Friday, September 4, 2015


(review based on an advance reading copy)

Eighteen-year-old Madeline has a rare autoimmune disease. As she puts it, “Basically, I’m allergic to the world.” So she stays in her house with only her mother and her nurse (and her books) for company.  She’s an admirably positive girl, though, who finds plenty to love even within her small world. Until it starts feeling too small. Mostly because there isn’t enough room for the boy next door.

EVERYTHING, EVERYTHING is one of those rare treasures of a story that hooked me from the first page, held me riveted for the entire novel, and left an emotional echo in my mind ensuring I never forget this one.

I liked Madeline from the start. She exemplifies a quiet kind of strength, the strength of spirit. She lives such a simple, restricted life and yet she rejoices over everything she can from re-reading a favorite book to movie night with her mom. Both her mother and her nurse talk about their fear that someone with Madeline’s limiting illness might one day succumb to depression. Instead Madeline approaches the world with her frank wit, acknowledging her misfortunes without giving in to tempting self-pity and instead she moves straight on to constantly recognizing the ways she’s blessed.  

This is a very quick read. It looks like a short book: slim, 310 pages. It’s even shorter than it looks, though, due to incredibly short chapters. The long ones are a few pages with the shortest being a few sentences.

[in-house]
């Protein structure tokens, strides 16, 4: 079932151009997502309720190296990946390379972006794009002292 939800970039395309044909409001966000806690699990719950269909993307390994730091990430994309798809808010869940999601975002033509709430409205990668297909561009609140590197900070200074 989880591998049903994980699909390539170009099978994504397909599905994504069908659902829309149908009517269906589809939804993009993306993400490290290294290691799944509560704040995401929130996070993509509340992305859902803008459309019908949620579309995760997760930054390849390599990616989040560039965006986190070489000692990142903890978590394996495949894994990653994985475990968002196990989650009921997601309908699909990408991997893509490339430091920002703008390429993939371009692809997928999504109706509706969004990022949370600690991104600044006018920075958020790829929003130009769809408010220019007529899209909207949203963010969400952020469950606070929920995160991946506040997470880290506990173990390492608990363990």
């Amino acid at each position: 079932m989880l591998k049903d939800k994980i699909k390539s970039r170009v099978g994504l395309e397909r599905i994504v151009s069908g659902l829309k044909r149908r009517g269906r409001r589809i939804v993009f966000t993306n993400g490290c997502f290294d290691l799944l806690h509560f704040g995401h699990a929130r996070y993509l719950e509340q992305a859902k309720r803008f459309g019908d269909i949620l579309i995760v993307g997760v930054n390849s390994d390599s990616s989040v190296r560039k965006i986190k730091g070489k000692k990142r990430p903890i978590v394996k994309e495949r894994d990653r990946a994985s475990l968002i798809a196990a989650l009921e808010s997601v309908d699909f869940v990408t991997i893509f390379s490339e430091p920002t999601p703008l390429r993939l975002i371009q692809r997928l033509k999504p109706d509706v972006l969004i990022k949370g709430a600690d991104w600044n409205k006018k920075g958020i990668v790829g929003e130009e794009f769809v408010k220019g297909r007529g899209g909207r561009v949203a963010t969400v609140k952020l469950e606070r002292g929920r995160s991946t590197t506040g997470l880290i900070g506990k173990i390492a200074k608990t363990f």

The book features unexpected twists here and there, including a big, well-handled one that caught me entirely unawares. Occasionally, some plot developments feel slightly contrived, but it keeps the story moving along at a brisk pace. I did find myself frustrated, though, with mentions of past pain that never earn a full explanation. The mother and nurse reference a summer Madeleine did almost fall prey to despair as well as concern when new neighbors arrive coupled with comments like, “It won’t be like last time.” While I can make guesses based on the information provided, I wish we learned exactly what they’re talking about at some point.

The ending also didn’t entirely satisfy me. Don’t misunderstand me. It is a good ending and I liked it. I’m saying it didn’t entirely satisfy me, not that it didn’t satisfy me at all. My complaint is that the end hints at resolution more than actually letting the reader witness resolution.

I hope to see this one on the bestseller lists soon. The book certainly deserves every bit of praise it receives.

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